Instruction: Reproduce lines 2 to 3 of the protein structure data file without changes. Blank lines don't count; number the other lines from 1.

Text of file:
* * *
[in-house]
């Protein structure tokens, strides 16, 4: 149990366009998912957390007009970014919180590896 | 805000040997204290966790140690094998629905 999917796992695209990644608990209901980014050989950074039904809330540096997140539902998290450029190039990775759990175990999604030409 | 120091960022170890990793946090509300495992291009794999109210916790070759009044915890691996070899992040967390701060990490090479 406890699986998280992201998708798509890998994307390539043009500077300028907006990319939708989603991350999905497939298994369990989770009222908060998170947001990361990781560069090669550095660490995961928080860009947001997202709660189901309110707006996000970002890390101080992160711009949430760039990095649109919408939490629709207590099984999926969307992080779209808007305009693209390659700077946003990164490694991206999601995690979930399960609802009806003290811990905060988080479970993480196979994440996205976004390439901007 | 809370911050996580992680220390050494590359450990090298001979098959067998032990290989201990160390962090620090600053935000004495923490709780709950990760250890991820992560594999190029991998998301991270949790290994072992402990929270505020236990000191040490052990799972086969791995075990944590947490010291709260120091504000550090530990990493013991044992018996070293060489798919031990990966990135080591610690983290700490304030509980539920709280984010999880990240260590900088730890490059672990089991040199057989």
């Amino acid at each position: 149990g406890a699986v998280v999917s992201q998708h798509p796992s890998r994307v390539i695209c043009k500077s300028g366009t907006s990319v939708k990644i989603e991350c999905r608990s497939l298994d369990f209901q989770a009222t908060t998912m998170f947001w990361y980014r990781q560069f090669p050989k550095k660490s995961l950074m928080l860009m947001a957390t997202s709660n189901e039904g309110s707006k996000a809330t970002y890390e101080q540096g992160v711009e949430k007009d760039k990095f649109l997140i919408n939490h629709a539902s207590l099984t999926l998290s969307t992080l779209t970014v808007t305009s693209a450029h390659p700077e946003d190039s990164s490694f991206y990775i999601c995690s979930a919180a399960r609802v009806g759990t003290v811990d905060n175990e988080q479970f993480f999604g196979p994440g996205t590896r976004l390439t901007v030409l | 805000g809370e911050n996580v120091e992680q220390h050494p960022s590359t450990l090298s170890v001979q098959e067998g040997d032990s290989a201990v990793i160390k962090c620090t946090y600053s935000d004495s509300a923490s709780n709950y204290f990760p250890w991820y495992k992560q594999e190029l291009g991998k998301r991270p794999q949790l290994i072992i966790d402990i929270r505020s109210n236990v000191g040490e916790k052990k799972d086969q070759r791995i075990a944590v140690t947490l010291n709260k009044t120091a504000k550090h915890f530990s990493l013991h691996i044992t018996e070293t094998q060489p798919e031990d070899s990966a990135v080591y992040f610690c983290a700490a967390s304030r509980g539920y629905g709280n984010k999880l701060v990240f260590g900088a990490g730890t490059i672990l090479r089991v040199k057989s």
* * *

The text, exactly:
């Protein structure tokens, strides 16, 4: 149990366009998912957390007009970014919180590896 | 805000040997204290966790140690094998629905 999917796992695209990644608990209901980014050989950074039904809330540096997140539902998290450029190039990775759990175990999604030409 | 120091960022170890990793946090509300495992291009794999109210916790070759009044915890691996070899992040967390701060990490090479 406890699986998280992201998708798509890998994307390539043009500077300028907006990319939708989603991350999905497939298994369990989770009222908060998170947001990361990781560069090669550095660490995961928080860009947001997202709660189901309110707006996000970002890390101080992160711009949430760039990095649109919408939490629709207590099984999926969307992080779209808007305009693209390659700077946003990164490694991206999601995690979930399960609802009806003290811990905060988080479970993480196979994440996205976004390439901007 | 809370911050996580992680220390050494590359450990090298001979098959067998032990290989201990160390962090620090600053935000004495923490709780709950990760250890991820992560594999190029991998998301991270949790290994072992402990929270505020236990000191040490052990799972086969791995075990944590947490010291709260120091504000550090530990990493013991044992018996070293060489798919031990990966990135080591610690983290700490304030509980539920709280984010999880990240260590900088730890490059672990089991040199057989």
């Amino acid at each position: 149990g406890a699986v998280v999917s992201q998708h798509p796992s890998r994307v390539i695209c043009k500077s300028g366009t907006s990319v939708k990644i989603e991350c999905r608990s497939l298994d369990f209901q989770a009222t908060t998912m998170f947001w990361y980014r990781q560069f090669p050989k550095k660490s995961l950074m928080l860009m947001a957390t997202s709660n189901e039904g309110s707006k996000a809330t970002y890390e101080q540096g992160v711009e949430k007009d760039k990095f649109l997140i919408n939490h629709a539902s207590l099984t999926l998290s969307t992080l779209t970014v808007t305009s693209a450029h390659p700077e946003d190039s990164s490694f991206y990775i999601c995690s979930a919180a399960r609802v009806g759990t003290v811990d905060n175990e988080q479970f993480f999604g196979p994440g996205t590896r976004l390439t901007v030409l | 805000g809370e911050n996580v120091e992680q220390h050494p960022s590359t450990l090298s170890v001979q098959e067998g040997d032990s290989a201990v990793i160390k962090c620090t946090y600053s935000d004495s509300a923490s709780n709950y204290f990760p250890w991820y495992k992560q594999e190029l291009g991998k998301r991270p794999q949790l290994i072992i966790d402990i929270r505020s109210n236990v000191g040490e916790k052990k799972d086969q070759r791995i075990a944590v140690t947490l010291n709260k009044t120091a504000k550090h915890f530990s990493l013991h691996i044992t018996e070293t094998q060489p798919e031990d070899s990966a990135v080591y992040f610690c983290a700490a967390s304030r509980g539920y629905g709280n984010k999880l701060v990240f260590g900088a990490g730890t490059i672990l090479r089991v040199k057989s």